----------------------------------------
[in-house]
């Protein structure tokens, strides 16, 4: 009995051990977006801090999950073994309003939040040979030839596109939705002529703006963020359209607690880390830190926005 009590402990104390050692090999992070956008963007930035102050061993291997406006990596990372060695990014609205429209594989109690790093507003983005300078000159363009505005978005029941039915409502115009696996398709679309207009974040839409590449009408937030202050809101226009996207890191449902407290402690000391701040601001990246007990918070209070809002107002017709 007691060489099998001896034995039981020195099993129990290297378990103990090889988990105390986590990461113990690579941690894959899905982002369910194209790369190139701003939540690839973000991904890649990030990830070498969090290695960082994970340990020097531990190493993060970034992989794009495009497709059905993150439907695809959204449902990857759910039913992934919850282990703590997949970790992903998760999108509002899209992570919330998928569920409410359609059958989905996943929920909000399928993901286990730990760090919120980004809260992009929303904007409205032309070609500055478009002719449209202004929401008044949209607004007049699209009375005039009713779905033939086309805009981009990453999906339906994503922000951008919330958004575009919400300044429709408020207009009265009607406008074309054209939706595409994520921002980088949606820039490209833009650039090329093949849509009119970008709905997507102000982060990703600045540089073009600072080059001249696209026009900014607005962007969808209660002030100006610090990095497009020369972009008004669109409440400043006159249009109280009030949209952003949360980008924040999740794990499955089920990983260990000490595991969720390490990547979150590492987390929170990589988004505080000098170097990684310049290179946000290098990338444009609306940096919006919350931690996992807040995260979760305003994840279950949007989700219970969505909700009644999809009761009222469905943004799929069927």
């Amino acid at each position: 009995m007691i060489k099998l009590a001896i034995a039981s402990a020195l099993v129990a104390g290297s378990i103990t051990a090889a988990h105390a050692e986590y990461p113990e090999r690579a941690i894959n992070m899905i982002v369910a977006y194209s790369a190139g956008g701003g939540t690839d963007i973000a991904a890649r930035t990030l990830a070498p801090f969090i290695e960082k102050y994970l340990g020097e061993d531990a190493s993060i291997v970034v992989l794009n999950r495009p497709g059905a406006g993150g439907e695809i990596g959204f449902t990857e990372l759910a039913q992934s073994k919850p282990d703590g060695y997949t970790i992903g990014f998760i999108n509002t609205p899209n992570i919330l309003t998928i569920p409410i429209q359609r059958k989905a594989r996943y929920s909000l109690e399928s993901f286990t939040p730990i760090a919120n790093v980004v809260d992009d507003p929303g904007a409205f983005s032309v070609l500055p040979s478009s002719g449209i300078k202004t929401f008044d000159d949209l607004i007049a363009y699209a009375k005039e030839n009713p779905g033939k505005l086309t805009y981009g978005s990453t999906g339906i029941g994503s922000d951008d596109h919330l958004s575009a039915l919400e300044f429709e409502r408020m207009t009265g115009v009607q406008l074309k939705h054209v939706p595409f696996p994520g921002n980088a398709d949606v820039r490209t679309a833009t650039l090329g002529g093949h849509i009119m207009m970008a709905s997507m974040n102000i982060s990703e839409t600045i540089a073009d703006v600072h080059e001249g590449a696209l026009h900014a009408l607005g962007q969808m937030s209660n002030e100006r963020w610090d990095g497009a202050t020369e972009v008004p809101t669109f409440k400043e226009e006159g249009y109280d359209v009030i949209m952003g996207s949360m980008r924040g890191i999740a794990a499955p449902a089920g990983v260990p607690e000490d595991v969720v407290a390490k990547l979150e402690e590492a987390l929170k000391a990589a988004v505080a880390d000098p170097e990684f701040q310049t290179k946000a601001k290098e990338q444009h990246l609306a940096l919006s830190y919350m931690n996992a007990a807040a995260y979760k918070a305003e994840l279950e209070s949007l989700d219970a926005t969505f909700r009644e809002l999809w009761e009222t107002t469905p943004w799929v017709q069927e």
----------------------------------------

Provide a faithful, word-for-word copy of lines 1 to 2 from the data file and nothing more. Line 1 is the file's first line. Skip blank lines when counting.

[in-house]
């Protein structure tokens, strides 16, 4: 009995051990977006801090999950073994309003939040040979030839596109939705002529703006963020359209607690880390830190926005 009590402990104390050692090999992070956008963007930035102050061993291997406006990596990372060695990014609205429209594989109690790093507003983005300078000159363009505005978005029941039915409502115009696996398709679309207009974040839409590449009408937030202050809101226009996207890191449902407290402690000391701040601001990246007990918070209070809002107002017709 007691060489099998001896034995039981020195099993129990290297378990103990090889988990105390986590990461113990690579941690894959899905982002369910194209790369190139701003939540690839973000991904890649990030990830070498969090290695960082994970340990020097531990190493993060970034992989794009495009497709059905993150439907695809959204449902990857759910039913992934919850282990703590997949970790992903998760999108509002899209992570919330998928569920409410359609059958989905996943929920909000399928993901286990730990760090919120980004809260992009929303904007409205032309070609500055478009002719449209202004929401008044949209607004007049699209009375005039009713779905033939086309805009981009990453999906339906994503922000951008919330958004575009919400300044429709408020207009009265009607406008074309054209939706595409994520921002980088949606820039490209833009650039090329093949849509009119970008709905997507102000982060990703600045540089073009600072080059001249696209026009900014607005962007969808209660002030100006610090990095497009020369972009008004669109409440400043006159249009109280009030949209952003949360980008924040999740794990499955089920990983260990000490595991969720390490990547979150590492987390929170990589988004505080000098170097990684310049290179946000290098990338444009609306940096919006919350931690996992807040995260979760305003994840279950949007989700219970969505909700009644999809009761009222469905943004799929069927």